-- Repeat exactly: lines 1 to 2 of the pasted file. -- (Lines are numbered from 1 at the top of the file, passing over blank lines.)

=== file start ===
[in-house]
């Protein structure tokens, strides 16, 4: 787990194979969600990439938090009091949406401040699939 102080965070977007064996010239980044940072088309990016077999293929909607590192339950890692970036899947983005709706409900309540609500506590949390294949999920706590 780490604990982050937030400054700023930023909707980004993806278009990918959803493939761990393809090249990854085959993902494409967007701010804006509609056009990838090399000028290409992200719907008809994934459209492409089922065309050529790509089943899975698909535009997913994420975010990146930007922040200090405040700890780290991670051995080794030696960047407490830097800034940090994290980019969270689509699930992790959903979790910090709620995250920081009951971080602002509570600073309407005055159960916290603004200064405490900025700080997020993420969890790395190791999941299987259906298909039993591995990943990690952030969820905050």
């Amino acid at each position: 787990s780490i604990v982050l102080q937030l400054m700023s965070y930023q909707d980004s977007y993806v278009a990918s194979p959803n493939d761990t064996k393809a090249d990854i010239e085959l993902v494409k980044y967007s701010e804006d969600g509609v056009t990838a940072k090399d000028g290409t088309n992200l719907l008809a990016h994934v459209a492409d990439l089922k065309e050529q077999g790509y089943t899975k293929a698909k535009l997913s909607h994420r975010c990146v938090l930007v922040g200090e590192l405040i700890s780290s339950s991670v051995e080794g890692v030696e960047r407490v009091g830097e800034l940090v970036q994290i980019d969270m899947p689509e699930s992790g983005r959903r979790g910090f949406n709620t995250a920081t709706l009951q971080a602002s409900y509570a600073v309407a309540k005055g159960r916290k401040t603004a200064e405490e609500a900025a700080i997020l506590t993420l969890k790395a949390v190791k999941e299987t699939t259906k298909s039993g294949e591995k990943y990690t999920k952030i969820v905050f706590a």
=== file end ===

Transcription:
[in-house]
């Protein structure tokens, strides 16, 4: 787990194979969600990439938090009091949406401040699939 102080965070977007064996010239980044940072088309990016077999293929909607590192339950890692970036899947983005709706409900309540609500506590949390294949999920706590 780490604990982050937030400054700023930023909707980004993806278009990918959803493939761990393809090249990854085959993902494409967007701010804006509609056009990838090399000028290409992200719907008809994934459209492409089922065309050529790509089943899975698909535009997913994420975010990146930007922040200090405040700890780290991670051995080794030696960047407490830097800034940090994290980019969270689509699930992790959903979790910090709620995250920081009951971080602002509570600073309407005055159960916290603004200064405490900025700080997020993420969890790395190791999941299987259906298909039993591995990943990690952030969820905050």